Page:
Animal feed is often contaminated with 2 or more mycotoxins, making it important for an anti-mycotoxin agent to be effective against a wide range of different mycotoxins. To prevent mycotoxins damaging the GIT, an effective product should ideally adsorb most mycotoxins in the first part of the animal’s intestine (under acidic conditions). In-vitro experiments at an independent research facility in Brazil showed that an application of 0.2% Mastersorb Gold binds all tested mycotoxins at rates of 95-97% at a pH level of 3, using realistic challenges of 1000ppb (Aflatoxin B1 and ZEA) and 2500ppb (Fumonisin B1 and DON). The binding results achieved for Fumonisin and DON, which are often considered outright as ‘non-binding’ under challenging close to neutral conditions (pH 6), are particularly encouraging.

In terms of its efficacy against endotoxins, an in-vitro study conducted at Utrecht University, among other studies, has shown Mastersorb Gold to be an effective tool against the LPS released by E. coli. For the test, 4 premium mycotoxin binders were suspended in a phosphate buffer solution in concentrations of 0.25% and 1%. E. coli LPS were suspended to a final concentration in each sample of 50ng/ml. Against this particularly high challenge, Mastersorb Gold achieved a binding rate of 75% at an inclusion rate of 1%: clearly outperforming competing products which, at best, showed a binding rate of 10%.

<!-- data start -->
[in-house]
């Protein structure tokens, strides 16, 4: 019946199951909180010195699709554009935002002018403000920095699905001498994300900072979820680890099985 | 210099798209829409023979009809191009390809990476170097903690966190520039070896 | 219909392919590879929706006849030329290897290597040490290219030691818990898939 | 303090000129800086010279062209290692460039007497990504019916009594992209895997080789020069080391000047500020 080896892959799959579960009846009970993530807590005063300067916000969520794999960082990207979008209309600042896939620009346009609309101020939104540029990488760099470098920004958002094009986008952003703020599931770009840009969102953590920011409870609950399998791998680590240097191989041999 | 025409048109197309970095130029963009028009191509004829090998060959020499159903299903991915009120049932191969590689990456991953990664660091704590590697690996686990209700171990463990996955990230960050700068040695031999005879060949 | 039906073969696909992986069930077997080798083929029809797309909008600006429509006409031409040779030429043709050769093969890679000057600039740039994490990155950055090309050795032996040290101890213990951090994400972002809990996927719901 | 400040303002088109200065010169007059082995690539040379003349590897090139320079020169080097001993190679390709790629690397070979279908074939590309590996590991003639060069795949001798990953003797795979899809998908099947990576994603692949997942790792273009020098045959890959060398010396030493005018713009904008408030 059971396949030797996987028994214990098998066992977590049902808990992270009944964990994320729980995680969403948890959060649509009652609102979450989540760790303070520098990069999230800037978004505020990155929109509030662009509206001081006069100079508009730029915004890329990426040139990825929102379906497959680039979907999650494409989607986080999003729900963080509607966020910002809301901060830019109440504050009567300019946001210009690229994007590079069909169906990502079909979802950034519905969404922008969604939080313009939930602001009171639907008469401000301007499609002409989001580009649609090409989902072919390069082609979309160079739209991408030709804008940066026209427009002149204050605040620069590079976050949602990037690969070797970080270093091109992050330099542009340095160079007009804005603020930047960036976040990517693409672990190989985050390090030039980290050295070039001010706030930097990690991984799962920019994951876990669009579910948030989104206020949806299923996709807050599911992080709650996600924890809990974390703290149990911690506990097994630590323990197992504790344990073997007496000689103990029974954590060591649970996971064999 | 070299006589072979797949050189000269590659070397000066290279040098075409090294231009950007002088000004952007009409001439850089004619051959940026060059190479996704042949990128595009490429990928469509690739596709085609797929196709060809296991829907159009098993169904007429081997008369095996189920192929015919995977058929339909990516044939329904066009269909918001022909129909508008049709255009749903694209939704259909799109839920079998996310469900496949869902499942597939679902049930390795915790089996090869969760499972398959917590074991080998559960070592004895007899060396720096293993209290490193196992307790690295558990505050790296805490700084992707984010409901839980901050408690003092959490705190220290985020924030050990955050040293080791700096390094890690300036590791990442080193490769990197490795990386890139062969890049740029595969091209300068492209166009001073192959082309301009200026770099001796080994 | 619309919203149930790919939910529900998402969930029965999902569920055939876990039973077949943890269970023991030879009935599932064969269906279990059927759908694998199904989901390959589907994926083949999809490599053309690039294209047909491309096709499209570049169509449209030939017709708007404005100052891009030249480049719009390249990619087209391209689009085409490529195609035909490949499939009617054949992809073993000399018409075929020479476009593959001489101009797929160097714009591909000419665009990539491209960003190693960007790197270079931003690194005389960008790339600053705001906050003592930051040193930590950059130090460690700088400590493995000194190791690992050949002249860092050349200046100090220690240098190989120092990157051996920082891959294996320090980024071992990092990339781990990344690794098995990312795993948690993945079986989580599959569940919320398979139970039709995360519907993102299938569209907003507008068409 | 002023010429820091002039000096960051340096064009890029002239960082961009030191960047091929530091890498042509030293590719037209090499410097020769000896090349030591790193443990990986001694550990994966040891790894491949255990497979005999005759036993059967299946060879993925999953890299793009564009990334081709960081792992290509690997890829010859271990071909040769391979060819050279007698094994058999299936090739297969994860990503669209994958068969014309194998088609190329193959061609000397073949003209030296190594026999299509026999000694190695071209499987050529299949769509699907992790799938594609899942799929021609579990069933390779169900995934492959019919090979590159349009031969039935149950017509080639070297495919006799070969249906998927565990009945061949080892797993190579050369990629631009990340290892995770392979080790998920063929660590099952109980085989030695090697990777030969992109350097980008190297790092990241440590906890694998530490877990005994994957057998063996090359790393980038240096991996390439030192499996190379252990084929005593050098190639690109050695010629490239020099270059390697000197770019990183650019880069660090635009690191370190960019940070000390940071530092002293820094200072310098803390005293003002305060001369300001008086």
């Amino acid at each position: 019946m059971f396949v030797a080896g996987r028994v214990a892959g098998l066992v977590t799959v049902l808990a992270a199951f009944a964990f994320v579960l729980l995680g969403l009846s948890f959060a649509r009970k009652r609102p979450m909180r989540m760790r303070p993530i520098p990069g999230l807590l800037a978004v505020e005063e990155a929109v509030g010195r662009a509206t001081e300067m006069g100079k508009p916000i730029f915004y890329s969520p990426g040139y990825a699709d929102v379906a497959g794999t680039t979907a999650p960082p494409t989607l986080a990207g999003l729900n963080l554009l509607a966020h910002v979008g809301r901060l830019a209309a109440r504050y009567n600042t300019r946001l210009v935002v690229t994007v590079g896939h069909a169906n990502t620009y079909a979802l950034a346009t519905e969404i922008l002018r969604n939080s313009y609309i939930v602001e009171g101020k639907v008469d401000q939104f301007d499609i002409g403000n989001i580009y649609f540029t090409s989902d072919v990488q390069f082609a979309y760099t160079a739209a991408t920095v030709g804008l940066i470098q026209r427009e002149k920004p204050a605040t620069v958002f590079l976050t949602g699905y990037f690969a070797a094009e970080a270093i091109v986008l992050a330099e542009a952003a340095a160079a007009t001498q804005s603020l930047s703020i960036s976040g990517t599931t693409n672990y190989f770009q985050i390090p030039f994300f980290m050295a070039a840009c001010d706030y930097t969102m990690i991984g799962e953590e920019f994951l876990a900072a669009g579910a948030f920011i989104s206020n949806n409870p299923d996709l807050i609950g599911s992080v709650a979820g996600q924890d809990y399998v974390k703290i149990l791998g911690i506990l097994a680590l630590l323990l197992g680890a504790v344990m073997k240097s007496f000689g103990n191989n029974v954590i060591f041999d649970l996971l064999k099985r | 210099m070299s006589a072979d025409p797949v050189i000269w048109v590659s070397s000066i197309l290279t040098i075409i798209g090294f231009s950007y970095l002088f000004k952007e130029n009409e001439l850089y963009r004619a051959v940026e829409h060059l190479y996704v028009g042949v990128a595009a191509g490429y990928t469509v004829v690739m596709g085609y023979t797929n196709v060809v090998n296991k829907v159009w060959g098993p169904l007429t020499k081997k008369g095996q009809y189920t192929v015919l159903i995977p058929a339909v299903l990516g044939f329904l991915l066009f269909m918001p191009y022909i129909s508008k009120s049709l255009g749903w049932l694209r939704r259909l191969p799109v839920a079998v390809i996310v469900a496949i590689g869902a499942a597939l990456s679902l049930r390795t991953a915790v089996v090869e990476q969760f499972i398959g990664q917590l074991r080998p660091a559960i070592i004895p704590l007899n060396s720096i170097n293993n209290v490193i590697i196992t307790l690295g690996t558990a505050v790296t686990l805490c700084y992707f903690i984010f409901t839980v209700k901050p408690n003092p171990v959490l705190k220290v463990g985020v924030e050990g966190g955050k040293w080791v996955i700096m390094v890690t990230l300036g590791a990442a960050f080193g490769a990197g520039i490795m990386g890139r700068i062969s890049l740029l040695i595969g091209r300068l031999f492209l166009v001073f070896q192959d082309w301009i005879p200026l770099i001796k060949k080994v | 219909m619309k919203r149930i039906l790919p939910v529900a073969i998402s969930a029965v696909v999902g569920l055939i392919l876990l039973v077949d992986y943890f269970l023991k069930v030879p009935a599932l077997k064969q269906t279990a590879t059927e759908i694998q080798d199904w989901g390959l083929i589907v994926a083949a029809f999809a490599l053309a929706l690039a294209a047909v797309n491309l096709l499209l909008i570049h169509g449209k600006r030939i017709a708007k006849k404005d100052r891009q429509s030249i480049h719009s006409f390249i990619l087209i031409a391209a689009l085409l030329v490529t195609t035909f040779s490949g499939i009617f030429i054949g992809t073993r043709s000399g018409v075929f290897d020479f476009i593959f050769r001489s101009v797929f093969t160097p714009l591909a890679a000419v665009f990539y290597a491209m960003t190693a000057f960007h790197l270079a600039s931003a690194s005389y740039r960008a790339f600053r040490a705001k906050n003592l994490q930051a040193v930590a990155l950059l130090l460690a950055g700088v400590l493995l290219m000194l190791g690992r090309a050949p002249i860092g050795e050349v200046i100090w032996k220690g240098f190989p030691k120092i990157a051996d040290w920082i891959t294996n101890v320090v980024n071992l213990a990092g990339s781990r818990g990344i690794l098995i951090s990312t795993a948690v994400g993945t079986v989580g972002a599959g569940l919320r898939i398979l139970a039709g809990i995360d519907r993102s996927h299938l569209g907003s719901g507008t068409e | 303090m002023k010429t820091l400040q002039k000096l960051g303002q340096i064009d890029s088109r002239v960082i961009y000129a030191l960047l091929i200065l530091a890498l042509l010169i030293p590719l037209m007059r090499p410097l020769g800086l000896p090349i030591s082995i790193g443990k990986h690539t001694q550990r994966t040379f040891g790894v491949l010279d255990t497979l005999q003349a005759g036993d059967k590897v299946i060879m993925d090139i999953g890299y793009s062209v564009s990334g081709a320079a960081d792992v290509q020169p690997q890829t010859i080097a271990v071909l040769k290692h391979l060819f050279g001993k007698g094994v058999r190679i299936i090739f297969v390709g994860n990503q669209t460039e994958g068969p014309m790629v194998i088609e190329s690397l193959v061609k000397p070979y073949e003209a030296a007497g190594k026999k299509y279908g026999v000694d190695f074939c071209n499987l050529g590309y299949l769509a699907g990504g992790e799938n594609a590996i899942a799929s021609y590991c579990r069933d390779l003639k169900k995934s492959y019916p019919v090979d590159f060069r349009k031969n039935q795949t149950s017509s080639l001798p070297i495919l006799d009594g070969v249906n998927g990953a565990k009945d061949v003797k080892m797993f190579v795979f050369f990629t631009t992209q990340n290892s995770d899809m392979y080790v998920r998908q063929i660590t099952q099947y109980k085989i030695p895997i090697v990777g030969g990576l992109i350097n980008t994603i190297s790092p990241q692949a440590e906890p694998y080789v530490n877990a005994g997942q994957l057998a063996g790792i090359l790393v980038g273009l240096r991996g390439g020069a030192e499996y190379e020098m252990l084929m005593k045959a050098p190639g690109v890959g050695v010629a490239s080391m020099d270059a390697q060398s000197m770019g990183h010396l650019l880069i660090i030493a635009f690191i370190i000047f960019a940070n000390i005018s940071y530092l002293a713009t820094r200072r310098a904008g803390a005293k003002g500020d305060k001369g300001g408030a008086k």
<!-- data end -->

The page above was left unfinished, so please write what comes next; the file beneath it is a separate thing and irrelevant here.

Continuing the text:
Balanced microflora

A healthy gastrointestinal tract is crucial to animals’ overall health: it ensures that nutrients are optimally absorbed, it provides effective protection against pathogens through its immune function and it is key to maintaining a well-balanced microflora. Even at levels considered safe by the European Union, mycotoxins can compromise different intestinal functions, such as absorption, permeability, immunity and microbiota balance, resulting in lower productivity and susceptibility to disease.

Even low levels of mycotoxins impact bird performance
New research has shown that even low levels of mycotoxins found in animal feed have a direct negative impact on the performance of broiler chickens.

To safeguard animal performance, it is important to continually strive for low levels of contamination in feed raw materials. And to stop the unavoidable mycotoxin loads from damaging the intestinal epithelium through the use of an effective anti-mycotoxin agent, which also supports animals against endotoxins and boosts liver function. Research shows that Mastersorb Gold is a powerful tool for proactive producers seeking better animal health, welfare and productivity.

Authors: Marisabel Caballero and Sabria Regragui Mazili